Is my ticket value for money?
01 July 2011
No one could disagree with the aim of the Government-commissioned study into the costs of the rail industry – the recently published McNulty report. Reduce the costs of running and re-building the railway? Yes please. Try to stop the costs monster eating investment and fuelling eye watering fare rises? Yes please.
However, it’s how you do it that is important. Cutting peak services is unthinkable. Reducing visible staff will affect passenger feelings on personal security, information and disruption management. Introducing new peak prices to force some to use ‘cheaper’ tickets will cause resentment and accusation of a ‘rich man’s railway’. Forcing us all into booking ahead longer distance travel ignores how passengers currently use the railway and throws away one of the industry’s great advantages built up in recent years – fantastic frequencies in many places.
Something has to be done. Industry costs are spiralling, but this is not passengers fault. We are now facing inflation plus three per cent rises for the next three years. When you add in the generous flexibility that train companies are allowed to play with we are looking again at double digit fare rises, year after year, on some lines. The worst case scenario could see 40% fare rises by 2015! We are already paying some of the most expensive fares in Europe. We are doing our bit.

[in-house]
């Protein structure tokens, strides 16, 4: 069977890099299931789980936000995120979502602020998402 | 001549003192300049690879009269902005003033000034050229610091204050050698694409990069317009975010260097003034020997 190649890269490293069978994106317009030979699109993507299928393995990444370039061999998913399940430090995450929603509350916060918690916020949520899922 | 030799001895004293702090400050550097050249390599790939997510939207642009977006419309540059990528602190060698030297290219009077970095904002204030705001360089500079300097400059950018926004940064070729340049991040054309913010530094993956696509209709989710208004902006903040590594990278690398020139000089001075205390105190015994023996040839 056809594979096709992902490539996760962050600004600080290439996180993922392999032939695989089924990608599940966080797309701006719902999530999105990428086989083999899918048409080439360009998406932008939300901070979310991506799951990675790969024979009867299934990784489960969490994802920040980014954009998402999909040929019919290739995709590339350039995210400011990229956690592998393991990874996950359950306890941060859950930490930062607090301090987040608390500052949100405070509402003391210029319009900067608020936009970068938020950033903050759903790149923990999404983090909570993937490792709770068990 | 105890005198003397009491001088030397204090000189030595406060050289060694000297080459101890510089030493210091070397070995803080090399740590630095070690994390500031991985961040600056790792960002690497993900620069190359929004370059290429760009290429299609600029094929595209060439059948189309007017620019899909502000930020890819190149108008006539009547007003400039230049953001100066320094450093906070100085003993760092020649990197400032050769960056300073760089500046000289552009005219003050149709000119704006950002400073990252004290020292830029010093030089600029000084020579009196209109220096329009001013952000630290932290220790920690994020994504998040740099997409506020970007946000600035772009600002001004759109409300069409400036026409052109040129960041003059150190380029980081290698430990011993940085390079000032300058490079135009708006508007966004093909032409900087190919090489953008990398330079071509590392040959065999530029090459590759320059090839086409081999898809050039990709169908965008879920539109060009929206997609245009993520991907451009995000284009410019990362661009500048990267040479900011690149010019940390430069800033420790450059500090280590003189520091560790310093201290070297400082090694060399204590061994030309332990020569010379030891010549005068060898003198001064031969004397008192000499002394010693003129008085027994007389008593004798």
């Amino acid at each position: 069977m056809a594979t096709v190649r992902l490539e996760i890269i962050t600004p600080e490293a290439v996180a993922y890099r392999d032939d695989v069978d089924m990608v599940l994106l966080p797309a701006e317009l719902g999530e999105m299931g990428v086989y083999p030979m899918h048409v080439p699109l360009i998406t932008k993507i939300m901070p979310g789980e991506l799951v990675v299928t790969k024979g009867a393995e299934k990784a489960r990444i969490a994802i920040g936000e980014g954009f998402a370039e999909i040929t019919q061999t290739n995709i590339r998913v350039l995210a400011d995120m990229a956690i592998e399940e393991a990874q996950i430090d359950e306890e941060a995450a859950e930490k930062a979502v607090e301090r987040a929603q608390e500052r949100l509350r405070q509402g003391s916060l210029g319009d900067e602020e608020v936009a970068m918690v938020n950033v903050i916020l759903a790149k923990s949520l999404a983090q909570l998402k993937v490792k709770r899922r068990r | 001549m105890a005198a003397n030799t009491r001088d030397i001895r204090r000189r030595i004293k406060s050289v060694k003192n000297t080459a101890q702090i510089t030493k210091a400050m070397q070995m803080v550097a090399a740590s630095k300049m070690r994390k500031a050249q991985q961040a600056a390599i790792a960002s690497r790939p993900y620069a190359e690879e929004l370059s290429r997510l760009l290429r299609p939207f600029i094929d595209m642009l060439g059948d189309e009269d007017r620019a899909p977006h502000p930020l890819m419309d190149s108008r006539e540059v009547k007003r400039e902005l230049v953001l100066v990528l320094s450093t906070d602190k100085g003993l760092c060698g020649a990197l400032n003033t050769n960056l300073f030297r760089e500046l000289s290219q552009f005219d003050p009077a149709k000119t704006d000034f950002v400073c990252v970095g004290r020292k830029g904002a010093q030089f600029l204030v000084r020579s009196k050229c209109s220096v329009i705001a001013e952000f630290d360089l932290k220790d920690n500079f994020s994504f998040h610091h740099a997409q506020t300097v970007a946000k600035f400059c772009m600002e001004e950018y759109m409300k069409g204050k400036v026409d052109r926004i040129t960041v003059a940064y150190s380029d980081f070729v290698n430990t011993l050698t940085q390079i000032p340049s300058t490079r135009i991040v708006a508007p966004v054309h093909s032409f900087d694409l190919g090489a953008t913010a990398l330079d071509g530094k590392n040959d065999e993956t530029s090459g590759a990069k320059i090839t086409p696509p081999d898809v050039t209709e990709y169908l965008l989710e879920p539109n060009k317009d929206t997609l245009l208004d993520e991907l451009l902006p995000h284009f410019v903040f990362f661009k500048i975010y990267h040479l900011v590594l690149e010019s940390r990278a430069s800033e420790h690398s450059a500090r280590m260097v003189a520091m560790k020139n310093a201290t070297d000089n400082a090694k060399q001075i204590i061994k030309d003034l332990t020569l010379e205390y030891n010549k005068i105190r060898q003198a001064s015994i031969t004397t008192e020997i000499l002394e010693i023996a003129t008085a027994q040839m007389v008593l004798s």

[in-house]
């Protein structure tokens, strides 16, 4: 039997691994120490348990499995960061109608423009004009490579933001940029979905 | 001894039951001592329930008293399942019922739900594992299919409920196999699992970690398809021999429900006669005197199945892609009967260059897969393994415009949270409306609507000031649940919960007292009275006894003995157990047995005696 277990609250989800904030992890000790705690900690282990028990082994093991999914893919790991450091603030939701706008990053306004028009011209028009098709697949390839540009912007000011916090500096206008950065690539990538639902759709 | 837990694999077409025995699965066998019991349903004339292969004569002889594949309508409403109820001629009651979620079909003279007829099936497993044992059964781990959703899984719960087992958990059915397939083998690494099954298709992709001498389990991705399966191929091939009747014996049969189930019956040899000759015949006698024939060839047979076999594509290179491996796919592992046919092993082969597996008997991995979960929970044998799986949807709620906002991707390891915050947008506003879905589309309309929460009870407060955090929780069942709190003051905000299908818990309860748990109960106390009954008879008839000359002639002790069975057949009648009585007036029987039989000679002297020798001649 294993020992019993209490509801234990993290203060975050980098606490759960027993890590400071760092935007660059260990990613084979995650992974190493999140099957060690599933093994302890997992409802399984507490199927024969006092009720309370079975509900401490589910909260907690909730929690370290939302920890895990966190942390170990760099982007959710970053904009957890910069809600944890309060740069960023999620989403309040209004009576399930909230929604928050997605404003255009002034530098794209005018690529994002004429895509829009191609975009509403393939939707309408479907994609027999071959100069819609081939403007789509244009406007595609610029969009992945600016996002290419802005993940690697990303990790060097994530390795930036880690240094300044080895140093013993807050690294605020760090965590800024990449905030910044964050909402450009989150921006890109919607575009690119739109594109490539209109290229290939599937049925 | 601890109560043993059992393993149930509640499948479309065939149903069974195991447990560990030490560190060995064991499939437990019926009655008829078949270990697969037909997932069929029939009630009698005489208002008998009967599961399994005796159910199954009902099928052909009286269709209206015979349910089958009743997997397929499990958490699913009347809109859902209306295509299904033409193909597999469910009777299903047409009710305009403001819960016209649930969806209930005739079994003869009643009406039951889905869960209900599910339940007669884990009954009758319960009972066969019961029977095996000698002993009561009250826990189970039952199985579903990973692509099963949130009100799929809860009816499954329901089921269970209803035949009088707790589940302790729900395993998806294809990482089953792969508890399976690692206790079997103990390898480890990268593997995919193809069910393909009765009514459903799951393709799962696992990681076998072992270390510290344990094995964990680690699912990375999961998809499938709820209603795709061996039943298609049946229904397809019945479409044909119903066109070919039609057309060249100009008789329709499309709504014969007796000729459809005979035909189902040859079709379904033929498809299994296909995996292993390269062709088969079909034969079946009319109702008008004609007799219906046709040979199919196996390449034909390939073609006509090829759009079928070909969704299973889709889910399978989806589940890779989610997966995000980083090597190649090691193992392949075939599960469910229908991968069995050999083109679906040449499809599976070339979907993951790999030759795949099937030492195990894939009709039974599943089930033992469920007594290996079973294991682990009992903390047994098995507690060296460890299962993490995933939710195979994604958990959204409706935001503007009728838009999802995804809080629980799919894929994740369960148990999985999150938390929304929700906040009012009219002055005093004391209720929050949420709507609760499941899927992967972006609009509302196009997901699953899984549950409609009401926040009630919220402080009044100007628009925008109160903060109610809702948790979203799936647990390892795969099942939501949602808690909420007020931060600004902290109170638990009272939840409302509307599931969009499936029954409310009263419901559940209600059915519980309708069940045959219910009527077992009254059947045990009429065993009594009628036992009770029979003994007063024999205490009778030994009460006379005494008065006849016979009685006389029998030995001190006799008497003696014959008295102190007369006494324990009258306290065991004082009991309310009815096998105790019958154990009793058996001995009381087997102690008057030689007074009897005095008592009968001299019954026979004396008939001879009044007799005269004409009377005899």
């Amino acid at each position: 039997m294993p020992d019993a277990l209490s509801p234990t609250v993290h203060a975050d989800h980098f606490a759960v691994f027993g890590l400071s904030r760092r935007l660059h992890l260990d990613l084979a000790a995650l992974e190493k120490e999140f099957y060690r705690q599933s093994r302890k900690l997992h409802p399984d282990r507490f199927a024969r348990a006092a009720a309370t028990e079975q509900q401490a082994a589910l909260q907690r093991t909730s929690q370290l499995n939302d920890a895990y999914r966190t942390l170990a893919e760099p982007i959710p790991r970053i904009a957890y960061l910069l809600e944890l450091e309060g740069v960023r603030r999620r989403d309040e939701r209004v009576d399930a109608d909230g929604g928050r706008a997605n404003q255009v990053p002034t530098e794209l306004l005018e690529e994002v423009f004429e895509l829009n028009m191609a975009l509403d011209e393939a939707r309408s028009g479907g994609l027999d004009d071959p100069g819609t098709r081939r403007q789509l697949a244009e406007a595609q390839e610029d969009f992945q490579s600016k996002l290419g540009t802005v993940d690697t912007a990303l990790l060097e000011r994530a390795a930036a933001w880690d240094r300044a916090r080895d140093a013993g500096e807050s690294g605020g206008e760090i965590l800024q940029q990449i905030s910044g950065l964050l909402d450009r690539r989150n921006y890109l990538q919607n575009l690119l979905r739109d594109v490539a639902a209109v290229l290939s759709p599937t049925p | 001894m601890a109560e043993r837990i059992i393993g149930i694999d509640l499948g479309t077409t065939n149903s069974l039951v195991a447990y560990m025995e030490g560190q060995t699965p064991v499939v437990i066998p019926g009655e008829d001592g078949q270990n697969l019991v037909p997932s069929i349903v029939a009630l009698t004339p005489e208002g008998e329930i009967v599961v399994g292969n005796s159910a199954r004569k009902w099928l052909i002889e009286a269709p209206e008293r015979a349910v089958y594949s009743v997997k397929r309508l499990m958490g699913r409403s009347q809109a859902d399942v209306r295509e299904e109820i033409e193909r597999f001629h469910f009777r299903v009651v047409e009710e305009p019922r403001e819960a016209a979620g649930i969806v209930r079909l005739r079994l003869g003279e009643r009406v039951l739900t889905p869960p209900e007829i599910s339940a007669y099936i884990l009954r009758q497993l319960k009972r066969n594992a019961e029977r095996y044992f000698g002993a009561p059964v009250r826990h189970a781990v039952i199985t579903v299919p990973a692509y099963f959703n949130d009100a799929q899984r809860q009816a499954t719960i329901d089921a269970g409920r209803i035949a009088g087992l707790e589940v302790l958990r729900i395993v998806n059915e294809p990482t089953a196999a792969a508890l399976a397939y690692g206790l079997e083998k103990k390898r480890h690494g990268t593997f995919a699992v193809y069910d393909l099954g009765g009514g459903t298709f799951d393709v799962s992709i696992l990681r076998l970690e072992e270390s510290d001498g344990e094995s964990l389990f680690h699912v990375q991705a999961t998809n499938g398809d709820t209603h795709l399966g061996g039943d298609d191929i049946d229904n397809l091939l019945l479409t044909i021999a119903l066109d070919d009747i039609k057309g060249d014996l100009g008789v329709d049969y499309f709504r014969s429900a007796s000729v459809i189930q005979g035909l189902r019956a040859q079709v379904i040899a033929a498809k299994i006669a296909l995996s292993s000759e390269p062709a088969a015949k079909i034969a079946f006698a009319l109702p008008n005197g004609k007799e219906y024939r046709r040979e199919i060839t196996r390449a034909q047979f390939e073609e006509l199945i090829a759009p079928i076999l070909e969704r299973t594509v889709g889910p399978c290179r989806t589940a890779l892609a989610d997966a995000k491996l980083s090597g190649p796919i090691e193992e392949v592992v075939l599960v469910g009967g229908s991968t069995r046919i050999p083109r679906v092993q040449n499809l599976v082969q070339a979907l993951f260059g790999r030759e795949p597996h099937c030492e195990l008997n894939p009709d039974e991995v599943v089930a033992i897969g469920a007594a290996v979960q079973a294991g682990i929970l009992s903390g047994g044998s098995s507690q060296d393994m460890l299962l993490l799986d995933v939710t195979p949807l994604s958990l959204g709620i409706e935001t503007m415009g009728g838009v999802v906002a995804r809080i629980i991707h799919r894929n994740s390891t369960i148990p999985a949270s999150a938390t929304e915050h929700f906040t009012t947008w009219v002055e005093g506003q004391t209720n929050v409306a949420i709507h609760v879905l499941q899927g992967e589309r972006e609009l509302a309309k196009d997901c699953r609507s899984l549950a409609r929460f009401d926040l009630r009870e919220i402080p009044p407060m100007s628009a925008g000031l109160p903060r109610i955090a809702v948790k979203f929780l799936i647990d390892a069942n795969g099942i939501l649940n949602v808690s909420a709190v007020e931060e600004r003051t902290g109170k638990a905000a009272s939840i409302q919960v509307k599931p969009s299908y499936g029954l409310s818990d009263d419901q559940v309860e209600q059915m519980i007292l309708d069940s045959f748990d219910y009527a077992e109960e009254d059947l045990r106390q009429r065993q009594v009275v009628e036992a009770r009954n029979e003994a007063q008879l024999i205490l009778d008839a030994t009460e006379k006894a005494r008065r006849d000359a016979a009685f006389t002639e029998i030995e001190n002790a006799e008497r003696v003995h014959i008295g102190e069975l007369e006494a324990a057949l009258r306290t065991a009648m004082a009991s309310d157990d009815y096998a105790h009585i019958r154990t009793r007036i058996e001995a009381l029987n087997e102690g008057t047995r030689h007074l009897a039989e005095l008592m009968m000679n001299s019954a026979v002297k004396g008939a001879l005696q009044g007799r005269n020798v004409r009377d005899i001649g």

So, over to the industry and government. Organise the industry in a way that delivers value for money services. The real worry underlying the McNulty report is that it reads like a charter on to how to organise the industry to suit itself – the industry should organise around what passengers want. After all isn’t that the purpose of all this activity – to help us move around?